Earlier I was making a list in my journal of fears I hold: fear of failure (duh), fear of the appearance of failure, fear of discomfort. It might make some of you laugh, but I really do have a fear of discomfort despite my moving to Wyoming, by far the coldest and most rural place I’ve ever lived, and despite my endeavors to spend time outside in ways that could be seen as plenty uncomfortable to most reasonable people.
Perhaps one of the most uncomfortable things I’ve done, though, was last weekend. Matt, his brother Michael, in town from San Francisco, and I woke up at half past midnight Sunday morning, drove for just under three hours to Rocky Mountain National Park in Colorado, and began the 7.5-mile hike to summit Longs Peak via the popular Keyhole Route. Longs Peak is what’s known as a 14er, a peak at over 14,000 feet above sea level. At this altitude, weather changes can be drastic and unpredictable, exposure to the elements is dangerous, and lack of oxygen can cause all kinds of problems, including altitude sickness.
Sounds fun, right? Or does it just sound uncomfortable? Granted, a 7.5-mile hike doesn’t sound like a whole lot, even when you consider how that’s a 15-mile roundtrip. People do that many miles or more backpacking with overnight equipment all the time. However, consider that you gain just under 5,000 feet in elevation throughout the duration of the hike, and it becomes a different story.
Several hours before sunrise, we donned our headlamps and extra layers in the trailhead parking lot, deployed our trekking poles, buckled up our backpacks, and began. Walking in the dark in the middle of the forest is an interesting activity. It’s surprisingly calming – one foot in front of the other, seeing no further than the small hazy circle of the headlamp. My body knew it was missing out on sleep, but was simultaneously and primitively exhilarated. In my peripheral vision I spied other headlamps’ beams floating between trees.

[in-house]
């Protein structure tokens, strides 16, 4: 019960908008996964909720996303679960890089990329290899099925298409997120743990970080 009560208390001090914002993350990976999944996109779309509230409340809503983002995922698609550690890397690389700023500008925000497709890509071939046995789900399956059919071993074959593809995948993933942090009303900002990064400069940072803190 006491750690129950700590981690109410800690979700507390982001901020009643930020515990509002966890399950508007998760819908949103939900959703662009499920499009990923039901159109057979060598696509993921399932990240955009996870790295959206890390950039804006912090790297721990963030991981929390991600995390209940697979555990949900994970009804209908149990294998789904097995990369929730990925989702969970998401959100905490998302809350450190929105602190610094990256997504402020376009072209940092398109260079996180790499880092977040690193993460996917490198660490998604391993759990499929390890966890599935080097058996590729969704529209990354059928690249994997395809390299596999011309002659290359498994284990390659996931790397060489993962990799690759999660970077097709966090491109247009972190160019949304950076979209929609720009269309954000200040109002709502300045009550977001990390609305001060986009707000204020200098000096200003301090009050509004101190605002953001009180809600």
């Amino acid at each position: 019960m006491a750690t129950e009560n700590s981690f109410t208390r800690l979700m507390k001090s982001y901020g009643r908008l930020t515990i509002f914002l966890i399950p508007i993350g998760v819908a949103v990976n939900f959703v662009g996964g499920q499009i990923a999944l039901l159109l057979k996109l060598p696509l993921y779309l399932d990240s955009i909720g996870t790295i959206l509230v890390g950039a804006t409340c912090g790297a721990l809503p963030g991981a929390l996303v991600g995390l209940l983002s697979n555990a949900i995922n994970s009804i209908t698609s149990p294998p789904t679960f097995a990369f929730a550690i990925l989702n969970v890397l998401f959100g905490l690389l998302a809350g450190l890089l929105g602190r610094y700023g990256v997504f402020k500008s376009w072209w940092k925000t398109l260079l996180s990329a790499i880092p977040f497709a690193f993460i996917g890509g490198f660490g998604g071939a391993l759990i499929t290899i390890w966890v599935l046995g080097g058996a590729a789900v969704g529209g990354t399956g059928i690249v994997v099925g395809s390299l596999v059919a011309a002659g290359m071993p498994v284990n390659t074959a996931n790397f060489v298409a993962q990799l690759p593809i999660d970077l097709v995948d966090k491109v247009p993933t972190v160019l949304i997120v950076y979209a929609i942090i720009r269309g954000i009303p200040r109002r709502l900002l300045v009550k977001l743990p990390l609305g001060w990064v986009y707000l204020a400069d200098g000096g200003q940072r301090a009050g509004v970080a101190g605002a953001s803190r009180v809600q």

The higher we climbed, the colder it became. I switched which hand held the trekking pole so I could alternate warming my fingers inside the pocket of my down jacket. After 3.7 miles out and 2,395 feet up, we reached the first privy (aka primitive toilet). We were noticeably above the treeline. The sky above was wide and pulsing with bits of light. People sat quietly beneath their hats and hoots, nibbling on dehydrated trail food. Our packed snacks included CLIF bars, bison jerky, bananas (not for me, thanks), Trader Joe’s trail mix, and dried mango. The National Parks Service recommends bringing 3-4 liters of water per person for the Keyhole Route, so water was by far the heaviest thing we carried.
The horizon shone pink over the granite boulders while we were at about 12,400 feet above sea level. The sun peeked over the horizon. One foot in front of the other. It grew colder despite the mild sunlight; the sun seemed too far away to warm us. The wind picked up enough to blow us off the trail which, at this point, had deteriorated to mostly steps formed from chunks of naked rock.
We began passing people going the opposite direction, people descending from the summit. This was our first hint that the wind would get worse. And then, just before reaching the Boulderfield, I did the #1 thing you’re not supposed to do on a hike like this- I fell into a stream.